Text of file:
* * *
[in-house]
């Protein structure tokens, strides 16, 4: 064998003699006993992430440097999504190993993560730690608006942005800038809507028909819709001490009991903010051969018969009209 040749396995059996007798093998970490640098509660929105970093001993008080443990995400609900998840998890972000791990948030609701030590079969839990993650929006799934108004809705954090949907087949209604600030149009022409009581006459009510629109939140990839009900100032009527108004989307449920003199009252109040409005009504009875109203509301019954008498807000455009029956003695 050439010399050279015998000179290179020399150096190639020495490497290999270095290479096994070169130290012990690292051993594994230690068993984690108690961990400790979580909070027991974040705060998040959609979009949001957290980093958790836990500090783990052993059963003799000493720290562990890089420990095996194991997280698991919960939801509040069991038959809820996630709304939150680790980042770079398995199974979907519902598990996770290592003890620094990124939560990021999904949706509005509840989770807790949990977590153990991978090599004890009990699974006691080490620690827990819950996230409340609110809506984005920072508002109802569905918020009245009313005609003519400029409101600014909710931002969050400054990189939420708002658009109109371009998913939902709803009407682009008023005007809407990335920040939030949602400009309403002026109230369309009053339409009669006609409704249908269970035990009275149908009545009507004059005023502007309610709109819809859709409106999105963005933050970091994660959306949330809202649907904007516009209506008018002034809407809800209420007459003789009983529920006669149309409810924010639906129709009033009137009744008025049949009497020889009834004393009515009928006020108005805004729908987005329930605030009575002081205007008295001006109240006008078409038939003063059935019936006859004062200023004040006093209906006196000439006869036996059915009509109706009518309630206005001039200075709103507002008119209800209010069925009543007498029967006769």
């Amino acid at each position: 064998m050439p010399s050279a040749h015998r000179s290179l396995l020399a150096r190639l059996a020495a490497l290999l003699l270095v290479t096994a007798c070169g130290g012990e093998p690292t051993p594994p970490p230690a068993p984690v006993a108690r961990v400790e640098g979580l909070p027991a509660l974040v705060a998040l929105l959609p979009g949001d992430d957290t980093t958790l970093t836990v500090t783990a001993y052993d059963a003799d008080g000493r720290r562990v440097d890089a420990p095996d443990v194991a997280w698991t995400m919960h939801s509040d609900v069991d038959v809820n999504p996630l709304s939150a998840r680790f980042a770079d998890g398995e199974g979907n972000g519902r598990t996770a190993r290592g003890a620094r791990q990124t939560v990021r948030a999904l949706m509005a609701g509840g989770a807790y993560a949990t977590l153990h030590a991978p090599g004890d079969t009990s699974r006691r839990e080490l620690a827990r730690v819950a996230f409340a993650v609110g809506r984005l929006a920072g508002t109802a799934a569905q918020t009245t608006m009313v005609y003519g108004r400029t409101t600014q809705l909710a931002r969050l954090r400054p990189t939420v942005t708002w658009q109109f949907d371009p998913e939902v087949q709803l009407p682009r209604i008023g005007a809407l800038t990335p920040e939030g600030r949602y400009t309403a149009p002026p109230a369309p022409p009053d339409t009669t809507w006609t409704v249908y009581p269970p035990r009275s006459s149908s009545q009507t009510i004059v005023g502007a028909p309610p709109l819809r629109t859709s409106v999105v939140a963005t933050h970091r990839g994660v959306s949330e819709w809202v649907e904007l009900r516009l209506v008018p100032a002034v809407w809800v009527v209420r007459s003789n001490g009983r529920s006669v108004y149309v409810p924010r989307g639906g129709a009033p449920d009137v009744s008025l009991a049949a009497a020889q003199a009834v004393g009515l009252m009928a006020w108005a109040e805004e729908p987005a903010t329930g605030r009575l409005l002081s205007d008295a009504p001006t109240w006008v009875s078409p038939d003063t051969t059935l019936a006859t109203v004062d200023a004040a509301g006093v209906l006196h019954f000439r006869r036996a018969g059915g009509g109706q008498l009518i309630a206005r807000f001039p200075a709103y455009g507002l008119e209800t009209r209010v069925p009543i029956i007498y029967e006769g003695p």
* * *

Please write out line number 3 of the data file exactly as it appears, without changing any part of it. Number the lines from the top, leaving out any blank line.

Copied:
């Amino acid at each position: 064998m050439p010399s050279a040749h015998r000179s290179l396995l020399a150096r190639l059996a020495a490497l290999l003699l270095v290479t096994a007798c070169g130290g012990e093998p690292t051993p594994p970490p230690a068993p984690v006993a108690r961990v400790e640098g979580l909070p027991a509660l974040v705060a998040l929105l959609p979009g949001d992430d957290t980093t958790l970093t836990v500090t783990a001993y052993d059963a003799d008080g000493r720290r562990v440097d890089a420990p095996d443990v194991a997280w698991t995400m919960h939801s509040d609900v069991d038959v809820n999504p996630l709304s939150a998840r680790f980042a770079d998890g398995e199974g979907n972000g519902r598990t996770a190993r290592g003890a620094r791990q990124t939560v990021r948030a999904l949706m509005a609701g509840g989770a807790y993560a949990t977590l153990h030590a991978p090599g004890d079969t009990s699974r006691r839990e080490l620690a827990r730690v819950a996230f409340a993650v609110g809506r984005l929006a920072g508002t109802a799934a569905q918020t009245t608006m009313v005609y003519g108004r400029t409101t600014q809705l909710a931002r969050l954090r400054p990189t939420v942005t708002w658009q109109f949907d371009p998913e939902v087949q709803l009407p682009r209604i008023g005007a809407l800038t990335p920040e939030g600030r949602y400009t309403a149009p002026p109230a369309p022409p009053d339409t009669t809507w006609t409704v249908y009581p269970p035990r009275s006459s149908s009545q009507t009510i004059v005023g502007a028909p309610p709109l819809r629109t859709s409106v999105v939140a963005t933050h970091r990839g994660v959306s949330e819709w809202v649907e904007l009900r516009l209506v008018p100032a002034v809407w809800v009527v209420r007459s003789n001490g009983r529920s006669v108004y149309v409810p924010r989307g639906g129709a009033p449920d009137v009744s008025l009991a049949a009497a020889q003199a009834v004393g009515l009252m009928a006020w108005a109040e805004e729908p987005a903010t329930g605030r009575l409005l002081s205007d008295a009504p001006t109240w006008v009875s078409p038939d003063t051969t059935l019936a006859t109203v004062d200023a004040a509301g006093v209906l006196h019954f000439r006869r036996a018969g059915g009509g109706q008498l009518i309630a206005r807000f001039p200075a709103y455009g507002l008119e209800t009209r209010v069925p009543i029956i007498y029967e006769g003695p």